Norman Adams studied at Harrow School of Art from 1940 to 1946 and subsequently at the Royal College of Art from 1948 to 1951. He was Head of Painting at Manchester College of Art from 1962 to 1970, visiting tutor at Leeds University from 1973 to 1976 and Professor of Painting at the University of Newcastle-upon-Tyne from 1981 to 1986. In 1986 he was elected Keeper of the Royal Academy in 1986, and upon retiring from this position after nine years, was appointed the Academy's Professor of Painting Emeritus in 1995.
His first solo exhibition was held in 1952 at Gimpel Fils, London with subsequent regular shows held at Roland, Browse and Delbanco.
In 1955 Norman and his wife Anna bought a house in Horton in Ribblesdale where they spent much of the next fifty years together. In 1962 they paid their first regular visit to the west coast of Scotland, fascinated by the islands and the ever changing light.
In 1953 he designed the stage set and costumes for 'A Mirror of Witches' produced by the Royal Ballet at Covent Garden, and again for the Sadler's Wells production of Saudades in 1955. Commissions have played a large part in Adams's career, his first being the painting of a mural for Broad Lane Comprehensive School, Coventry in 1954. In 1967 he was commissioned by the Oxford University Press to illustrate parts of the Old Testament. He went on to paint murals for St Anselm's Church, Kennington, London in 1971 and to make 14 ceramic panels of the Stations of the Cross for the Roman Catholic Church at Coffee Hall in Milton Keynes in 1975. In 1994 Adams received a commission for the Fourteen Stations of the Cross, for St Mary's Church, Mulberry Street, Manchester. These were exhibited at the Sackler Galleries, Royal Academy, prior to installation.
A retrospective of the artist's work was held in the Diploma Galleries, Royal Academy in 1988.
Norman Adams was elected Royal Academician in 1972 (ARA 1967) and Honorary Member of the Royal Watercolour Society in 1987.
The artist is survived by his wife Anna and sons Benjamin and Jacob.
2005 - Peter Scott Gallery, Lancaster University
2001 - Beaux Arts Gallery, London
2001 - North House Gallery, Manningtree, Essex
2000 - Linton Court Gallery, Settle, North Yorkshire
1998 - Beaux Arts Gallery, London
1997 - Beaux Arts Gallery, Bath
1996 - Beaux Arts Gallery, London
1995 - Royal Academy of Arts (Sackler Galleries)
1994 - Dean Clough, Halifax, Yorkshire
1992/3 - Christopher Hull Gallery, London
1992/3 - Bruton Street Gallery, London
Work in Public Collections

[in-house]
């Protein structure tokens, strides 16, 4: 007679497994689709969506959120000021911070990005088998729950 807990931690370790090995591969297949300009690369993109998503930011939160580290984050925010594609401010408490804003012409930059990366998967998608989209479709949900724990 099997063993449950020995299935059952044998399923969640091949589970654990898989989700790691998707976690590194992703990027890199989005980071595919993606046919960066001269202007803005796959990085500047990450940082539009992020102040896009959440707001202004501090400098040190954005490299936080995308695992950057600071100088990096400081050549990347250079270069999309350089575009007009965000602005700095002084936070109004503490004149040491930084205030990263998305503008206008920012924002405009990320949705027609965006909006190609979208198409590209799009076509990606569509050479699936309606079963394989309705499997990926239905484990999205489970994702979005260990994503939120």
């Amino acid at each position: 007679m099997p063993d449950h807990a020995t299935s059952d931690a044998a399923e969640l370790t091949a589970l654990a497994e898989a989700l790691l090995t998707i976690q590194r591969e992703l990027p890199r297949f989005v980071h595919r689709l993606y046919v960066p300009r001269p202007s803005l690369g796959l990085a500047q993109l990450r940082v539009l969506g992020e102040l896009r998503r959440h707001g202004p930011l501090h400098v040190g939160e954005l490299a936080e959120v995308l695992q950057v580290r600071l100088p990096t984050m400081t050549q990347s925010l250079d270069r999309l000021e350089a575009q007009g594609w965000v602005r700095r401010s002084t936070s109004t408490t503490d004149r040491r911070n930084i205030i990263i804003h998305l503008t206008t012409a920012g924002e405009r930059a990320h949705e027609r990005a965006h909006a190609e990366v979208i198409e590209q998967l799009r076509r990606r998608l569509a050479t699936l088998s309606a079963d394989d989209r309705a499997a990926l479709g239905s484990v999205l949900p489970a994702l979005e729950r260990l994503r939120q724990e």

Abbot Hall, Kendal, Aberdeen City Art Gallery, Carlisle City Art Gallery, Cartwright Hall, Bradford, Edinburgh Museum of Modern Art, Gulbenkian Foundation, Lisbon, Hatton Gallery Mercer Gallery Harrogate, Newcastle, Leeds City Art Gallery, Leeds University, Southampton City Art Gallery, St Martins College, Lancaster, Tate Gallery London, Wakefield City Art Gallery.
"Norman Adams who died in March 2005, at the age of 78, was one of the most significant artists this country has produced over the last half-century. A pictorial and profoundly visionary Romantic thinker in the direct line of Blake and Palmer, Stanley Spencer and Paul Nash, he forged a visual language of intense power and originality, entirely contemporary in character. That he has not achieved wider public recognition for his work is quite extraordinary though the exhibitions which are being planned by 108 Fine Art, working with the artist’s estate, for later this year and beyond, and leading up to a touring retrospective for 2008/9, look certain to bring his work to the attention of a much wider group of museum curators and collectors over the next few years.
Central to his achievement is the boldness of his thinking on what his art should be about. A youthful, and lasting enthusiasm for Blake, membership of anarchist groups and imprisonment in Wormwood Scrubs as a conscientious objector in 1947, provide some powerful clues to the nature and strength of his political views which were, for him, always indissolubly linked with his painting. “I grew up beginning to associate art and religion and political thinking as one great big thing that had to be dealt with as a whole” he once wrote and it is this natural and intuitive linking of political and moral concerns with the sacred which has always given such a sharp edge of contemporaneity to the eternal human values to be found in all of his work. “Probably the greatest mystery of all is Man” he once observed of himself, “and I think that my art is about him, even if it doesn't depict him, or seem figurative…”, words that bring together in sharp focus all the apparently diverse strands of landscape and still-life, pagan and Christian themes, transcriptions of the Old Masters and re-workings of van Gogh that make up his apparently broad-ranging subject matter.
Yet for all the significance his work places on subject matter it was always Adams’ intuitive feeling for the forms to match them to match them which his themes so intensely to life. Key to this was, first, his close and incessant observation of Nature and, second, his feeling for the emotional impact of colour. “I know of only one way to achieve form – to discover it in nature and one discovers it by looking” –“Painting is the only art form which has significant colour and with colour I try to reach intangible things” were the words he used to describe the process and whether it is the misty greens and dense purples of his 70s Hebridean landscapes, the fiery reds and golds of his 80s Provencal subjects or the exhilarating kaleidoscopes of colour of his later sacred themes, you invariably find echoes of Adams’ own testimony: “The artist should be able to hold his head up in the presence of great priests and be able to say ‘I too have tried to make sense, to be helpful, to be necessary.’”
Nicholas Usherwood, April 2006